I took my first U.S. history class in high school when I moved to the United States from Korea 15 years ago. Being an immigrant and a teenager, I especially wanted to feel a sense of belonging. I scoured my 1,000-page long textbook looking for references to Koreans and Korean Americans but the only mention I found was of the Korean War. Our class only had time to cover basic facts — dates, places, the number of American casualties — and then we were on to the final exam.
For everyone else in the classroom, the entire sum of my identity as a Korean was contained in a surface-level review of a three-year war that happened 70 years ago across the Pacific.
Aside from the few major events related to Chinese immigrant railroad workers and Japanese American incarceration during World War II, high school students in the U.S. spend very little time learning about Asian American history. Several states, including California, Illinois, New Jersey, among others, have recently introduced legislation mandating Asian American history in public school curriculum. Last year, California also became the first state to require ethnic studies in high school.
But as more states include Asian American history in their school curriculum, the question of what and how we are going to teach Asian American history remains.
So what does our current U.S. history curriculum say about Asian Americans? As part of a research team at Stanford University, my colleagues and I examined 33 high school-level textbooks from California and Texas that together are responsible for educating millions of students. We found that less than 2% of all sentences identified in the textbooks mention Asian Americans, despite key roles they played in the history of the country. For example, despite Japanese American Yuri Kochiyama’s key role in the civil rights movement, none of the textbooks we reviewed mentioned her. And although Chinese American Wong Kim Ark’s 1898 Supreme Court case helped to establish birthright citizenship for anyone born within U.S. territory, only one textbook in our sample referred to his case.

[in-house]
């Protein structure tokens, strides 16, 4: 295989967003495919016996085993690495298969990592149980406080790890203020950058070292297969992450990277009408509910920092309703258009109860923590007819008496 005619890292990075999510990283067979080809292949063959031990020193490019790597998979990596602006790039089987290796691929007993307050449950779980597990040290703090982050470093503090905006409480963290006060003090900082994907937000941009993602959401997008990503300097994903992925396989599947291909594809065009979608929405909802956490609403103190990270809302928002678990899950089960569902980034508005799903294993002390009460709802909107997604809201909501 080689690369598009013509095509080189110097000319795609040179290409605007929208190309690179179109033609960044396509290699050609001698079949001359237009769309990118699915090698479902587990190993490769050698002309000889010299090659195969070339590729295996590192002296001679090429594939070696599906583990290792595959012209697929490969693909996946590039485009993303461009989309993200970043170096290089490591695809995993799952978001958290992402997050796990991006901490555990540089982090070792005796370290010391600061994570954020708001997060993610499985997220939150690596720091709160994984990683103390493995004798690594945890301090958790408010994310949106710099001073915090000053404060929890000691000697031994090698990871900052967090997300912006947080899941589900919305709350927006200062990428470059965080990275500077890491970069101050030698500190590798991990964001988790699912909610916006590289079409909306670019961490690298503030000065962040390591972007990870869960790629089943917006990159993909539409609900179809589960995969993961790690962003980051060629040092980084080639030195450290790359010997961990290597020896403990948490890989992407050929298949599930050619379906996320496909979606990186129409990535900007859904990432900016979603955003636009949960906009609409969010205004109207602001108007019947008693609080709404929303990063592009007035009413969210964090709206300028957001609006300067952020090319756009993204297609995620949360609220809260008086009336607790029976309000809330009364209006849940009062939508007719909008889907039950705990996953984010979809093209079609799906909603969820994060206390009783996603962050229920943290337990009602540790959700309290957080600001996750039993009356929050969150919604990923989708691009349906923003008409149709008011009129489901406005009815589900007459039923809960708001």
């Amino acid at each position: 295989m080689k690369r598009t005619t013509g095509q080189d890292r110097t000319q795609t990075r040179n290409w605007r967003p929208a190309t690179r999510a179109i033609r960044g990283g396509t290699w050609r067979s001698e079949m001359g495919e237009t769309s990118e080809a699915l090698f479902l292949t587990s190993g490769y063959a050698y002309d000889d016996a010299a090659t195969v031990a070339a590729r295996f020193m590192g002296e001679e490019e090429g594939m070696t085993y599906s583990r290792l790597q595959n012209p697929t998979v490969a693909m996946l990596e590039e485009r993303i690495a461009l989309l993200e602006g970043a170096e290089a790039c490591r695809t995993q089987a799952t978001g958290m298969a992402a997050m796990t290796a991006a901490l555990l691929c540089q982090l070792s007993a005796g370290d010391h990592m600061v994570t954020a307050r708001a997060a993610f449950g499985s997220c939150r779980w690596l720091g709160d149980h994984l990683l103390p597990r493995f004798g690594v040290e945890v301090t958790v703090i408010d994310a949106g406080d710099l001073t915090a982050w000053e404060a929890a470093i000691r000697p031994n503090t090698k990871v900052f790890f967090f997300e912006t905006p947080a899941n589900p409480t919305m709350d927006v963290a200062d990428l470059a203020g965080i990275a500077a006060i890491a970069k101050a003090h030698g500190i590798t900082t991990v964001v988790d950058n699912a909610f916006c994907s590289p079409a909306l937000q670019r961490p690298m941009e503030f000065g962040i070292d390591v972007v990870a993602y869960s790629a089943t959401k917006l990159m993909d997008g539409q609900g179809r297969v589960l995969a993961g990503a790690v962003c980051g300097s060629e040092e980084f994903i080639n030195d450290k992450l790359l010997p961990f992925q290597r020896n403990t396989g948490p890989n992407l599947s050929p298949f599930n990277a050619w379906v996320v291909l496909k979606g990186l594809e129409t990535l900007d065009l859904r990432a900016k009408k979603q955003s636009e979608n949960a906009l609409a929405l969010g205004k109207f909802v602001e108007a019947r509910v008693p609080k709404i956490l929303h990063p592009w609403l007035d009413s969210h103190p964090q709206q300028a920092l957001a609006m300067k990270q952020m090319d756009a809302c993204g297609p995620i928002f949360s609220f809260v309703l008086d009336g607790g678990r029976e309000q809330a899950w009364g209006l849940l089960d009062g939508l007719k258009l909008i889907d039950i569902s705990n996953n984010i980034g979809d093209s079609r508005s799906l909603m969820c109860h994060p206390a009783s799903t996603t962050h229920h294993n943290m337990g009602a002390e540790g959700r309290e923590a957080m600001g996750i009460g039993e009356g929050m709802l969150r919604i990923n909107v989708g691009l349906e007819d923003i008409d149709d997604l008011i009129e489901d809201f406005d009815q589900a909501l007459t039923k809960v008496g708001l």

This minimal portrayal is not limited to textbooks used in California and Texas. A recent study of content analysis of K-12 U.S. history curriculum from 50 states found similar failures to discuss the achievements and contribution of Asian Americans.
In the few instances when Asian Americans are discussed in textbooks, they are frequently talked about as victims of anti-immigrant racism who lack civic agency. Their general absence from our history textbooks telegraphs to young American minds that Asian Americans are largely invisible, with no contributions to building up our society. As for Asians more broadly, they almost always appear in the context of wars, foreign affairs in Asia or immigration. In other words, the role of Asians and Asian Americans in U.S. history is as the enemy in war, the “international others” or the cheap labor that takes jobs away from “real Americans.”
Furthermore, our research affirmed earlier findings that representation of Asian Americans in textbooks and curriculum standards is almost entirely framed through the experiences of Chinese and Japanese Americans. Considering that 85% of Asian Americans are comprised of six ethnic origins — Chinese, Indian, Filipino, Vietnamese, Korean and Japanese — such a narrow presentation of Asian American history is hardly reflective of reality. For example, although Filipino Americans are the third-largest Asian American group, just 0.2% of the sentences in all the textbooks we assessed referenced them — appearing mostly in the context of the U.S. annexation of the Philippines.
Fortunately, many teachers recognize the weaknesses in content provided in textbooks and no longer solely rely on them in class. And in states like California, some textbook publishers are modifying their content to be more inclusive of all Americans. But all school materials, particularly “official approved” ones, should foster student learning, not perpetuate inaccurate and harmful stereotypes, no matter what state you live in.
According to the Asian American community group Stop AAPI Hate, there were more than 10,900 reports of violence and verbal abuse aimed at Asian Americans from March 2020 through December 2021. Similarly, a compilation of hate crime data published in February from the Center for the Study of Hate and Extremism found anti-Asian hate crimes increased by 339% last year compared with the year before, with major cities such as New York, San Francisco and Los Angeles surpassing their record numbers in 2020. And in a survey of more than 400 Asian Americans, nearly 30% reported an increase in discrimination since the COVID-19 pandemic and over 40% reported an increase in anxiety, depressive symptoms and sleep difficulties.
The brutal attack on a 67-year-old woman of Asian descent on March 11 in Yonkers, N.Y. — nearly one year after the 2021 Atlanta spa shootings, which killed eight people, including six Asian American women — makes clear that anti-Asian violence is still very much alive in the country. The struggle to push back the hate won’t be easy, and while new hate crime laws are a start, to truly root out anti-Asian hate, we need to combat the underlying ignorance and racism that foments it. That starts in the classroom.
Minju Choi is a doctoral candidate in international and comparative education at Stanford University.